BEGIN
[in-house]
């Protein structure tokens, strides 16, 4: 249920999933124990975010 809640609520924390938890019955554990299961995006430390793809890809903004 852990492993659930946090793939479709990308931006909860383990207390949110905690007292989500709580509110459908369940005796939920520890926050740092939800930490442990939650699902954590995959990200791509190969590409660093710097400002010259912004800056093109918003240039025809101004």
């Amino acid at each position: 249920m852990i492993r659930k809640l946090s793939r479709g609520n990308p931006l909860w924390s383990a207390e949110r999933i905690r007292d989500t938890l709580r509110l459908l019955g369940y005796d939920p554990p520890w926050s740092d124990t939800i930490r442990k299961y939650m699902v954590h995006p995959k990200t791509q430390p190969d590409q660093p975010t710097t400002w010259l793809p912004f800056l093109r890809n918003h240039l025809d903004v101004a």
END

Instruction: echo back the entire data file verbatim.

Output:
[in-house]
């Protein structure tokens, strides 16, 4: 249920999933124990975010 809640609520924390938890019955554990299961995006430390793809890809903004 852990492993659930946090793939479709990308931006909860383990207390949110905690007292989500709580509110459908369940005796939920520890926050740092939800930490442990939650699902954590995959990200791509190969590409660093710097400002010259912004800056093109918003240039025809101004």
């Amino acid at each position: 249920m852990i492993r659930k809640l946090s793939r479709g609520n990308p931006l909860w924390s383990a207390e949110r999933i905690r007292d989500t938890l709580r509110l459908l019955g369940y005796d939920p554990p520890w926050s740092d124990t939800i930490r442990k299961y939650m699902v954590h995006p995959k990200t791509q430390p190969d590409q660093p975010t710097t400002w010259l793809p912004f800056l093109r890809n918003h240039l025809d903004v101004a």